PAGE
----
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/etc/printcap set up

I recently bought an HP Laser Jet 6L and I'm happy to say that it works
beautifully with linux. After a little work I hacked together a perl
script which will print ascii just fine and ghostscript allows me to do
postscript and latex so I'm happy with that.

The problem is I can't get lpr to recognize the filters I want to use. I
know that lpr searches the /etc/printcap file to see how each printer is
setup. Having read the Printing-HOWTO I was under the impression that I
could add the filters I wanted in that file. Currently my /etc/printcap
looks like this

lp|Laser Jet:\

Now the Printing-HOWTO said to add a text filter for just plain lpr'ing,
that is, a simple command with no options, like

	lpr myfile.txt

I should add the line


to /etc/printcap and things would work out right. Well I wrote the
filter.txt and tried it (as root) with

	# cat myfile.txt | /etc/filter.txt > /dev/lp0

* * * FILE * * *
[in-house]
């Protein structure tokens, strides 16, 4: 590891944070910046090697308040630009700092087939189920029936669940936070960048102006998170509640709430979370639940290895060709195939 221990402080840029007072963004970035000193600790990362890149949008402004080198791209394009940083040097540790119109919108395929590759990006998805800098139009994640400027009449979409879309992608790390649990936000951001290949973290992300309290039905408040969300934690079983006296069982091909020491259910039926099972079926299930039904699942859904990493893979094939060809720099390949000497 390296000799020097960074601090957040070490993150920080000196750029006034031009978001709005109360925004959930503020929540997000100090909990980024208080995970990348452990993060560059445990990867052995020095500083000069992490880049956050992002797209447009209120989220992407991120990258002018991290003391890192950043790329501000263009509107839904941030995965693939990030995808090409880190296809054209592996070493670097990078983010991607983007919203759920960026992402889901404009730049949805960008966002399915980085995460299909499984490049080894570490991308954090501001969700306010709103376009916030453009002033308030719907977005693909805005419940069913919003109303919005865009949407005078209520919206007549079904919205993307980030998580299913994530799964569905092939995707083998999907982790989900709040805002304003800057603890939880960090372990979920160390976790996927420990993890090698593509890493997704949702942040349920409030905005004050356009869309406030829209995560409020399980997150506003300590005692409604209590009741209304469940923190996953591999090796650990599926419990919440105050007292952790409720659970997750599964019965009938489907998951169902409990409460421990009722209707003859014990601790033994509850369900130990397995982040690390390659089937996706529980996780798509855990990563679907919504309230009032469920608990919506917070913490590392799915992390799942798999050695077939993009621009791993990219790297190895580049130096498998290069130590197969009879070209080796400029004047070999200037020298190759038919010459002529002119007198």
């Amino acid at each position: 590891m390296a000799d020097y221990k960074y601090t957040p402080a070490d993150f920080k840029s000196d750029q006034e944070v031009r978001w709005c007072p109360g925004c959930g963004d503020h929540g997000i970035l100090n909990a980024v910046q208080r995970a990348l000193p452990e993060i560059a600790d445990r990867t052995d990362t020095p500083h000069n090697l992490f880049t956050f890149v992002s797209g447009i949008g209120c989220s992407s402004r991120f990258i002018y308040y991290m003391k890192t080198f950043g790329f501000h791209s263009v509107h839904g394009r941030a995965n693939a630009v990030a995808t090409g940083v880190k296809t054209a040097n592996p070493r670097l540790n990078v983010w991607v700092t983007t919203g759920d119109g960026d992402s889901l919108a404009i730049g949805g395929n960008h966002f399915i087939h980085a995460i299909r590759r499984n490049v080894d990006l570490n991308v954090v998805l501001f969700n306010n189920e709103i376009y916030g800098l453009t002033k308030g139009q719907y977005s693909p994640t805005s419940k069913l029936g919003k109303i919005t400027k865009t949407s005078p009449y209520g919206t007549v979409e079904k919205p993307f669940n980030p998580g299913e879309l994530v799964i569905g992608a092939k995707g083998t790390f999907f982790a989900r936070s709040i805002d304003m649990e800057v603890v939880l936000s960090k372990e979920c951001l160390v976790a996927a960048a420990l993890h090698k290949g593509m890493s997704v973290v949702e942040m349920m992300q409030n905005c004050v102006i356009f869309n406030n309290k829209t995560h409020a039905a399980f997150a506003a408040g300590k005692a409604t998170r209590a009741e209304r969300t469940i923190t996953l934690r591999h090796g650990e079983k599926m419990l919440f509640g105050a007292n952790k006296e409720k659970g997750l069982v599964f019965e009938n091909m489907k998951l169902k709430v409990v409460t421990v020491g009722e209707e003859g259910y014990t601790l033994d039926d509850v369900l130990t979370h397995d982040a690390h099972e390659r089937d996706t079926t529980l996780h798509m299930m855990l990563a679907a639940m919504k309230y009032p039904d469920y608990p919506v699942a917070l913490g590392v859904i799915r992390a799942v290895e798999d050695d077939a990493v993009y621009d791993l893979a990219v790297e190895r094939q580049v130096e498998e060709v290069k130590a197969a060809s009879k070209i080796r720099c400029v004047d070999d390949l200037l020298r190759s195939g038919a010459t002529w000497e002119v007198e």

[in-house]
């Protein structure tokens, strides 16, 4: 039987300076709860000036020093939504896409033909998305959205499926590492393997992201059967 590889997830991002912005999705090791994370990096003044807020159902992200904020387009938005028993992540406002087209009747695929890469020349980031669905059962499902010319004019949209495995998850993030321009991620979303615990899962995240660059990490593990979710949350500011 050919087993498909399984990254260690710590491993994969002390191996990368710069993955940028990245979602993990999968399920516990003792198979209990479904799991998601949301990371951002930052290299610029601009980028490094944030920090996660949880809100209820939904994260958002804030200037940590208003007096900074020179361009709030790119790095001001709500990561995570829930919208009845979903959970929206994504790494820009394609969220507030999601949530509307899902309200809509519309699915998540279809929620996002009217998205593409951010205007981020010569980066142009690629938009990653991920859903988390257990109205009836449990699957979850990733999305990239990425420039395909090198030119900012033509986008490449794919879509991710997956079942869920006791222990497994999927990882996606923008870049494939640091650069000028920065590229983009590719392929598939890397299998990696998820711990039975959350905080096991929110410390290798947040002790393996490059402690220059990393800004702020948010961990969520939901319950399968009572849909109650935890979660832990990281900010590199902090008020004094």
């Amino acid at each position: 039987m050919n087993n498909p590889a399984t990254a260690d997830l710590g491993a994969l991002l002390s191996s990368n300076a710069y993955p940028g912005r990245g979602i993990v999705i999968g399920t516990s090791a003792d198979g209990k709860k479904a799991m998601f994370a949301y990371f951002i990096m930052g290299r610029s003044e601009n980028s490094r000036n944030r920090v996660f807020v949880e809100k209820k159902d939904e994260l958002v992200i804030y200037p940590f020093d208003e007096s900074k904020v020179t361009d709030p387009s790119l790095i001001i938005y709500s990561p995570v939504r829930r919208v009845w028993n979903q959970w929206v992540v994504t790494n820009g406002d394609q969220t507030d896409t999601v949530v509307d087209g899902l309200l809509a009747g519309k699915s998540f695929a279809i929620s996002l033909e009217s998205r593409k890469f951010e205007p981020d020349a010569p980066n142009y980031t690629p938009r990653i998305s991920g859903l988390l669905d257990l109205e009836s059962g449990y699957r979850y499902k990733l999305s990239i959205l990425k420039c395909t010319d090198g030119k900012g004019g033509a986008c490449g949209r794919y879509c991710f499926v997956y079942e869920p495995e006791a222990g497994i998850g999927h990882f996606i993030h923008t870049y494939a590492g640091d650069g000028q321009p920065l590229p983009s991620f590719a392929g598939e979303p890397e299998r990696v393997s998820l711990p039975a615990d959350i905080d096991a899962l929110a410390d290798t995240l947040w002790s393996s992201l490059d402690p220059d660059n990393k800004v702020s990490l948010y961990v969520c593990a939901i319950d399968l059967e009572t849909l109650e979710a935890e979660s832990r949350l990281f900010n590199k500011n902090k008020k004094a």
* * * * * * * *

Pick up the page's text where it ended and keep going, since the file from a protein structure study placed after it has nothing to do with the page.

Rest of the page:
and things worked out fine. I also tried it with this (as an ordinary

	$ cat myfile.txt | /etc/filter.txt | lpr

and once again things worked out fine (the job was spooled to the printer
and printed out correctly) so I don't think it's a problem with my file
permissions or my script. So when I add the line


to /etc/printcap, all I get is one blank page printed out. So I know the
next question, where did I add the line, well /etc/printcap looks like

lp|Laser Jet:\

So what I'm I doing wrong? I've read both the Printing-HOWTO and the
Printing-Usage-HOWTO and they tell me this should work, but it doesn't.

I would also like to print tex files from lpr by using

	$ lpr -d myfile.dvi

which means I should add



I would also like a script to handle postscript. Currently to print
postscript I have to type

	cat myfile.ps | gs -sDEVICE=ljet4 -sOutputFile=- -dNOPAUSE - | lpr

which works but I'd rather have a script for it that lpr will call with
some command line argument (-p ?) I don't know which one to use.

So I could write a bunch of bash aliases to handle all this, but I'd
rather have lpr do it for me because I thought that was what /etc/printcap
was all about.

Any help would be greatly appreciated.

	- John Kloss

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